Startup Internships: What Founders Need to Know
COO & Co-Founder
COO & Co-Founder
**This is a guest post by Scott Smedresman of Sorin Rand.**
Summer is here. For startups and the founders that run them, that means hot offices, rooftop parties … and internships. Yes, summer’s arrival marks the yearly descent of students looking for a foot into the entrepreneurial world, and startup internships are often where that journey starts.
What could be the risk of bringing in a few undergrads to do some coding and help out around the office?
Actually, there are a variety of issues startups should keep in mind when hiring summer interns, including IP ownership and employment.
Like it or not, state minimum wage laws typically apply to interns, unless some very specific conditions are met. Simply calling someone an intern does not mean you don’t have to pay them. Although the rules vary, interns are typically only exempt from minimum wage laws if the intern doesn’t have any of the hallmarks of an actual employee. This means that the training the intern receives is academic, and primarily for the benefit of the intern, not the company. An intern is not supposed to replace another employee or serve as one, and in fact, because they should be receiving academic training, true unpaid interns should get in the way more than they help.
If an intern doesn’t meet these criteria (and others under state law), you can call them an intern, but the law will treat them as employees, requiring your company to do the same (like carry workers comp on their behalf, for example). If you don’t, your company could end up with a claim from the employee or the state.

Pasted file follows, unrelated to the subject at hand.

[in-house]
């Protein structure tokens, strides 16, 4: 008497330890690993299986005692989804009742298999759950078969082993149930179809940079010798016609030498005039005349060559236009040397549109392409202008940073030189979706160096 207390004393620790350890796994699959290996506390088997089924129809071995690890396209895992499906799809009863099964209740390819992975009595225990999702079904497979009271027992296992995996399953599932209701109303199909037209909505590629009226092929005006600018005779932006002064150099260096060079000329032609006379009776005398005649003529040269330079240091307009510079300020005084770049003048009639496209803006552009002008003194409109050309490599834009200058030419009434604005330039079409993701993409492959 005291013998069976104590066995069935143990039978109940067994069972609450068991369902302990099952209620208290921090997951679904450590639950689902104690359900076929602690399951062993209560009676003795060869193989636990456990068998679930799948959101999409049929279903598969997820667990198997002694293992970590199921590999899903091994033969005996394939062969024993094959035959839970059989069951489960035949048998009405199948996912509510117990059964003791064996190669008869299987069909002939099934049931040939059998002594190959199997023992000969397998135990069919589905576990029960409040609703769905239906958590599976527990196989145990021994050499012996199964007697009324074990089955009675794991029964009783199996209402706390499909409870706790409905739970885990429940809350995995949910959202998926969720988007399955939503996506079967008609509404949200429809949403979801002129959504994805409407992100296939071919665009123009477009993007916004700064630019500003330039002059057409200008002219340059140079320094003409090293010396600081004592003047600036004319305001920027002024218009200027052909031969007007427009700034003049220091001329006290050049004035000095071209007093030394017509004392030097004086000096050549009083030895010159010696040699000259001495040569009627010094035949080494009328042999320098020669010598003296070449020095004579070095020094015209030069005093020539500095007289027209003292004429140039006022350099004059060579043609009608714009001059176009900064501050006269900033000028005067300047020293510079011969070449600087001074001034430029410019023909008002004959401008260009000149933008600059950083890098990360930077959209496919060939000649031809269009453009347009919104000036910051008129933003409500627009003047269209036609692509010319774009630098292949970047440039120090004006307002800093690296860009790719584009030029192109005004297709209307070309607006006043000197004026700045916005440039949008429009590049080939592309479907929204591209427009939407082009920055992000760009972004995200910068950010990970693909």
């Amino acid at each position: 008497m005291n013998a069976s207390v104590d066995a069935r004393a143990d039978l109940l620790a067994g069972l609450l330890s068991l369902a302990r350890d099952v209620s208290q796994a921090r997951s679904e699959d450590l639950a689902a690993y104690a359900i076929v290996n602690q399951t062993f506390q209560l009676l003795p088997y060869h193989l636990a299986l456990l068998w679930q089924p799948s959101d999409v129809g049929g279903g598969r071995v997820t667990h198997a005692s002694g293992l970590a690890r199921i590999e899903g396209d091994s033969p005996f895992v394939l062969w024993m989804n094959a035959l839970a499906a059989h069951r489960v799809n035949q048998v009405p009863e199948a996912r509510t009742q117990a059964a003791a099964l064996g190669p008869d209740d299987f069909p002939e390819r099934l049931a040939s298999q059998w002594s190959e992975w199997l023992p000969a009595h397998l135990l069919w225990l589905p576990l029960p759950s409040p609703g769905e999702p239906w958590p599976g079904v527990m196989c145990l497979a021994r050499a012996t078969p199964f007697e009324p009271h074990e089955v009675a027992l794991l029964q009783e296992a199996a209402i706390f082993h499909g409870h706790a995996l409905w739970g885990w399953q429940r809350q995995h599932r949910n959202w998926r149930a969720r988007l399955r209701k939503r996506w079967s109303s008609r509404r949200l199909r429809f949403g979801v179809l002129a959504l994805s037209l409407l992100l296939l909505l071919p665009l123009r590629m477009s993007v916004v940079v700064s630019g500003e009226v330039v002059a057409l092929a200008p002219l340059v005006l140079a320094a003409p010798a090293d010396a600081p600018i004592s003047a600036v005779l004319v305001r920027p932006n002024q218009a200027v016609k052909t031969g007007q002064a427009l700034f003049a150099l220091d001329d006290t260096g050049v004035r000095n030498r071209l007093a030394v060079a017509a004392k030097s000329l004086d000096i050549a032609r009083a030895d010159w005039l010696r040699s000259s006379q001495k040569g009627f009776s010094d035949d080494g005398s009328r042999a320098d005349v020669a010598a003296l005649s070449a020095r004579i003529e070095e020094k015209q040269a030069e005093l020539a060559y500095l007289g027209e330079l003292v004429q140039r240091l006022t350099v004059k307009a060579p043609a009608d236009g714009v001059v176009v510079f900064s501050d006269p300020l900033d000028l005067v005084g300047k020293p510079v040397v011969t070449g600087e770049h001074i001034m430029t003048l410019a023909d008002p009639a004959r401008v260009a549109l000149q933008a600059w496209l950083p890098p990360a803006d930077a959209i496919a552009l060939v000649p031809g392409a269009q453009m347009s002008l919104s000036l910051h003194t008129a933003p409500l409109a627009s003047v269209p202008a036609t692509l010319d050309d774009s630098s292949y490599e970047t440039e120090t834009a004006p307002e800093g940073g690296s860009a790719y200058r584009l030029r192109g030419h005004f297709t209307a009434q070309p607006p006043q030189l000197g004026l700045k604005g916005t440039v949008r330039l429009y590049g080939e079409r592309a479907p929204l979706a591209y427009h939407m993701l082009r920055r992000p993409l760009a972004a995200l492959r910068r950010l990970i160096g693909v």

Another critical concern when working with interns is ownership of the intellectual property they might work on. Copyright law, which protects most computer code, only permits ownership transfers from an original author through a written and signed agreement. Handshake deals won’t fly. For actual employees, that’s no problem because an employer is considered the “author” of an employee’s coding. However, for interns who are not employees, the intern still owns the code unless there is a signed writing stating otherwise. You don’t want that to happen.
So think before you hire. Are you hiring this intern to teach them, or are you hiring them to avoid another employee? Even if a proper intern, did they sign proper paperwork before starting? A few simple questions can help avoid a summer party with a nasty hangover.
DISCLAIMER – This article is for informational purposes only, may not be applicable to your factual circumstances, and is not to be considered or construed as legal advice. Always consult with a lawyer before making legally significant decisions.
About the Author:
Scott Smedresman is a senior associate at SorinRand LLP, a law firm focusing its practice on representing startups, from pre-formation through exit, as well as the financial institutions, investors, directors and executives that support and lead them.
Scott also serves as a legal advisor to the Media and Entertainment and Data, Analytics and Security working groups of the Application Developers Alliance, which include members from Google, Intel, Yahoo and CBS Interactive, among others.
Get in touch with Scott:
Ever wonder how your state meaures up when it comes to Workers’ Compensation? Here’s a detailed guide to help you sort it out.
COVID-19 induced a massive wave of remote work — but how does this influence employment practices for mid-market and small business? Here’s the legal climate of EPL insurance.
Using video will help your business connect with clients in a meaningful way, but Luke explains it also presents some challenges.